While Rogue Planet embodies a bright idea: Show us Kenobi and Skywalker early in their relationship, during Anakin's troubled early adolescence, against the backdrop of an exciting mission, the pacing and somewhat pedantic style get in the way. The book tells us about the characters' emotional responses to various stimuli without actually showing us. The author's perspective hovers somewhere between third person limited and third person omniscient, too distant to allow us to see through any particular set of eyes--or into any particular mind or heart--without actually providing a bird's eye view of any scene. This book will be most appealing to readers who want more "trivia" or background information on the political situation in the Old Republic preceding the Clone Wars and the relationship between Obi-Wan and his misfit apprentice in particular. Readers hoping for insight into this or any other developing relationship will be disappointed.
Guest More than 1 year ago
I'd say if you're not into the Star Wars saga it rates a 3-Star. If you are it rates a 4-Star. I thought the storyline interesting and character development good but somehow it lacked enough gripping scenes involving the two main Jedi characters. This trait isn't completely absent but I wasn't completely satisfied with it either.
Guest More than 1 year ago
This offering isn't too bad. It does a good job handling a potentially volitile area -- the book goes as far as it can so that it doesn't get rendered obsolete by Episode II. Characters are handled OK, but there are some cheezy names (Blood Carver? Come on...). Obi Wan is a little too clueless at times so that Anakin will shine brighter. The concept of a planet with intellegence seems more at home in a Star Trek book than in Star Wars, but it is handled well. A pretty good read.
Anonymous More than 1 year ago
Anonymous More than 1 year ago
This book is cool but can definitely be skipped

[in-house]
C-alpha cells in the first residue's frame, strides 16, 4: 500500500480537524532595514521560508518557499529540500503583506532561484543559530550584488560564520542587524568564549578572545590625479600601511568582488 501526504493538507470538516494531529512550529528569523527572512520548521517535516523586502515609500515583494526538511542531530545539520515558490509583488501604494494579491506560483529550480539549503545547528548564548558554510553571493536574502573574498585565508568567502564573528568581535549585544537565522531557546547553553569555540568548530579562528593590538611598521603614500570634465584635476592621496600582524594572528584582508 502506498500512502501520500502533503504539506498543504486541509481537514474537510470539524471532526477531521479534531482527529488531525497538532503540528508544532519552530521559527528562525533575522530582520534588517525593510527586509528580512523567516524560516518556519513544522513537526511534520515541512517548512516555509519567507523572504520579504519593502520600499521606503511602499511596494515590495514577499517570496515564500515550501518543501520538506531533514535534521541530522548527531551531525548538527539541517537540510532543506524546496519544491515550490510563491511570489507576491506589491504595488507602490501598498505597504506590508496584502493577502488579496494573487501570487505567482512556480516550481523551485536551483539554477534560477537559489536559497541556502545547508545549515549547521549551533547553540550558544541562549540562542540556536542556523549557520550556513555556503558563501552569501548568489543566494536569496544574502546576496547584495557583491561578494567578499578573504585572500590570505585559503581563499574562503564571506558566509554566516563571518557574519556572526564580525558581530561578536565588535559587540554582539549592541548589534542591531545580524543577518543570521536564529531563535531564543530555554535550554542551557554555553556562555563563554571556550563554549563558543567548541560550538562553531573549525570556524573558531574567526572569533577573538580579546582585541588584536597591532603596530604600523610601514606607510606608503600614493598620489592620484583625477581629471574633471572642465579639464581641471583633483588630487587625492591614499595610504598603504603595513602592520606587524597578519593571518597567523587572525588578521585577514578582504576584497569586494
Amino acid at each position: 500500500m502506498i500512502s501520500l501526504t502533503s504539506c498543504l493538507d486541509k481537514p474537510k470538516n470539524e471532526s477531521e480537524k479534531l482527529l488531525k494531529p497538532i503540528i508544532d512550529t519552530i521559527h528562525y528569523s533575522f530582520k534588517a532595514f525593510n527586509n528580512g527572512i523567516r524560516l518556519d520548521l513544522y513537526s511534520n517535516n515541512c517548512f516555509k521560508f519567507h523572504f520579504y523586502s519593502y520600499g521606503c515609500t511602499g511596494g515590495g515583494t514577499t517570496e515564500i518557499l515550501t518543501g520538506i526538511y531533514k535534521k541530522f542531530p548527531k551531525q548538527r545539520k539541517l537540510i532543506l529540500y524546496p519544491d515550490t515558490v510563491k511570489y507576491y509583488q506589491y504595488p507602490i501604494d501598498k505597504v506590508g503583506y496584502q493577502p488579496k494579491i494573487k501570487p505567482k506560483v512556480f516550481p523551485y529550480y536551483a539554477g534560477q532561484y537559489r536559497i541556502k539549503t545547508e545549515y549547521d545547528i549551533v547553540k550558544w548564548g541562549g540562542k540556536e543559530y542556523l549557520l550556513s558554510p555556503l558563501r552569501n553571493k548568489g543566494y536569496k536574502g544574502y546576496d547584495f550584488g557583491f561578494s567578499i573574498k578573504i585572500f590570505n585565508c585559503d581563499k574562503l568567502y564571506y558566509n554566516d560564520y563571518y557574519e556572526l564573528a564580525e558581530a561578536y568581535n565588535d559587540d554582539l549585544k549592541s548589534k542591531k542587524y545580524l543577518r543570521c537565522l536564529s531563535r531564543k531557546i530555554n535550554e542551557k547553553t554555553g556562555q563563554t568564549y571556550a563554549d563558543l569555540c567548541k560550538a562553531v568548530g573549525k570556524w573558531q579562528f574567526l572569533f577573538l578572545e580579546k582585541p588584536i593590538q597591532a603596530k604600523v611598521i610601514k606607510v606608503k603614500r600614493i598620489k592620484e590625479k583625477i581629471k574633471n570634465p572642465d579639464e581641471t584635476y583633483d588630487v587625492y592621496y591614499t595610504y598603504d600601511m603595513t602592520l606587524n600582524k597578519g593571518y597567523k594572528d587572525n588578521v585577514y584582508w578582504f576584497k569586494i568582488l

Anonymous More than 1 year ago
Anonymous More than 1 year ago
I've been reading thorough all the "legends" continuity books in chronological order, dreading this point. Young Anakin is just as horrible as he is in episode 1. It's not the author's fault, he just used what he was given. Unfortunately he was given one of the all-time crappy characters. The second star is a pity star for this poor author forced to use Lucas's abortion.
Anonymous More than 1 year ago
ryan1234500 More than 1 year ago
I liked the parts of this book that dealt with Obi-Wan and Anakin's developing relationship as master and apprentice in the years following Episode I. The entire living planet storyline though was somewhat confusing to me. I know this is a prequel to something from the New Jedi Order storyline, which I haven't read yet, and it seemed like I didn't get everything I was supposed to from the book because I didn't really know the NJO story yet. Even allowing for that this was a pretty good novel.
Anonymous More than 1 year ago
I loved this book. It gives you more information about what happened between the movies. I would recommend this book to people who like starwars and have seen the movies. Not to long of a book and keeps you intreastead .
Anonymous More than 1 year ago
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Anonymous More than 1 year ago
It has action in the beginning and at the end. I did like the discussion into Obiwans feelings regarding Anikin's training. After Qui Gon forced it upon Obiwan. It is a book of explanations that you will find interesting after you have read through the New Jedi Order19 book series - The Vong Invasion. For info - YES? For action - NOT SO MUCH
Anonymous More than 1 year ago
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Anonymous More than 1 year ago
This is a very good book bacause it gives more insite into Anakins training inbetween episodes one and two. It also shows how more intune with the force he is than with most people by subtle hints inside the text.